- NYT’s David Brooks: Obama has ‘manhood problem’ in Middle East
- Ted Cruz thanks Obama for denying visas to terrorists
- Survivors recall chaos, fear in Everest avalanche
- General Mills apologizes for ‘right to sue’ confusion, reverses policy
- Dealer wanted in U.S. for art fraud nabbed in Spain
- Easter morning delivery for space station
- Boxer Rubin ‘Hurricane’ Carter dies at 76
- Probe could complicate Rick Perry’s prospects
- Ukraine, Russia trade blame for eastern shootout
- Obamas head to church on Easter morning
Women losing coverage under Obamacare, too
Topic - Ed Parker
The Fitch credit rating agency has warned that it is reviewing the U.S. government's AAA credit rating for a possible downgrade, citing Thursday's looming deadline to increase the nation's borrowing limit.
Fitch Ratings on Tuesday afternoon warned that it may downgrade the U.S. credit rating from triple-A as a result of the congressional impasse that is forcing the Treasury to hit its borrowing limit on Thursday and could lead to a first-ever default on Treasury securities within days after that.
One of Wall Street's leading credit-rating firms Tuesday afternoon warned that it may downgrade the U.S. credit rating from AAA as a result of the congressional impasse that could force the Treasury Department to hit its borrowing limit on Thursday and could lead to a first-ever default on Treasury securities within days after that.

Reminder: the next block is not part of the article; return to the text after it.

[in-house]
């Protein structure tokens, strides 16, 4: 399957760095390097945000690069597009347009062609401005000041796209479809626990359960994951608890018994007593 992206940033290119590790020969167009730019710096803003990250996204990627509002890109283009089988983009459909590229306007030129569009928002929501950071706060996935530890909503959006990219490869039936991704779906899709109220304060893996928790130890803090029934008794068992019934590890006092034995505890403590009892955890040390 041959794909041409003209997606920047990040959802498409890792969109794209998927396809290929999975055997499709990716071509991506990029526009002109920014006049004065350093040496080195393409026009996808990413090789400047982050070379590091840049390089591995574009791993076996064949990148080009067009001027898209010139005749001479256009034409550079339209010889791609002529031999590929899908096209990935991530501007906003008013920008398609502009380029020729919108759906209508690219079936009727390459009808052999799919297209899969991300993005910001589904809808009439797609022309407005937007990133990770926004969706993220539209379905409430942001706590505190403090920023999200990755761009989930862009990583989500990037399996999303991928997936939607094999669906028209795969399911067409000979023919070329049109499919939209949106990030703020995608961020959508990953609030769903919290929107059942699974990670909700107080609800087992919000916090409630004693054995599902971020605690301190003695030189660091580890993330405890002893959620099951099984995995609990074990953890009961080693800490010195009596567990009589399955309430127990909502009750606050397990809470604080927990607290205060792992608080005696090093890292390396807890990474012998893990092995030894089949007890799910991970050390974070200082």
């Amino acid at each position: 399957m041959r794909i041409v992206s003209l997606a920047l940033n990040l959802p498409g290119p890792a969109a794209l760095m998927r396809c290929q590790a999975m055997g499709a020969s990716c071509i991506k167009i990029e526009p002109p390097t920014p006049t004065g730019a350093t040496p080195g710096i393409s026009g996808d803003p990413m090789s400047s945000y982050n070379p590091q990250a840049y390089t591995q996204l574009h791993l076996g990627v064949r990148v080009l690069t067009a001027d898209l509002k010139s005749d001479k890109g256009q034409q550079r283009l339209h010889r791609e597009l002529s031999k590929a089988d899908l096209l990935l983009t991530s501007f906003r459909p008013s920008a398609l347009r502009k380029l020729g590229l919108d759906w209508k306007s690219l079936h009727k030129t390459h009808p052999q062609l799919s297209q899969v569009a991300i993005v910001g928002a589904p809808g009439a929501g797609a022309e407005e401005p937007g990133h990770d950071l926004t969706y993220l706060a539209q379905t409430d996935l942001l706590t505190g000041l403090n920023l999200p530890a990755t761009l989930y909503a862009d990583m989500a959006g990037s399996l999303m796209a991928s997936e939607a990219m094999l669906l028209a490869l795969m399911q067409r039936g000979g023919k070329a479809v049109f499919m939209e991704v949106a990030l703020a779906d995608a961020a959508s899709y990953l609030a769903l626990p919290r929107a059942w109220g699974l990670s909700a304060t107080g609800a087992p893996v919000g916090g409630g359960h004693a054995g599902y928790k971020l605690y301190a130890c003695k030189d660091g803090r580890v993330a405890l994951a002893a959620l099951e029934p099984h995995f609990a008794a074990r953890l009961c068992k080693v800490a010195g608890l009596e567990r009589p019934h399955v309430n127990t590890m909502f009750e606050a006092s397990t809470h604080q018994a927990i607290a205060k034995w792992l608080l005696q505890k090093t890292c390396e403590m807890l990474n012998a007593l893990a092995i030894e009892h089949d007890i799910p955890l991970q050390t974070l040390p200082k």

Even if the Treasury Department withholds payment from some citizens so it can make debt payments, doing so "would damage the perception of U.S. sovereign creditworthiness and the economy" while diminishing American status and prestige in global financial markets, Mr. Parker said.
"The U.S. authorities have not raised the federal debt ceiling in a timely manner," said Fitch Managing Director Ed Parker. "Although Fitch continues to believe that the debt ceiling will be raised soon, the political brinkmanship and reduced financing flexibility could increase the risk of a U.S. default."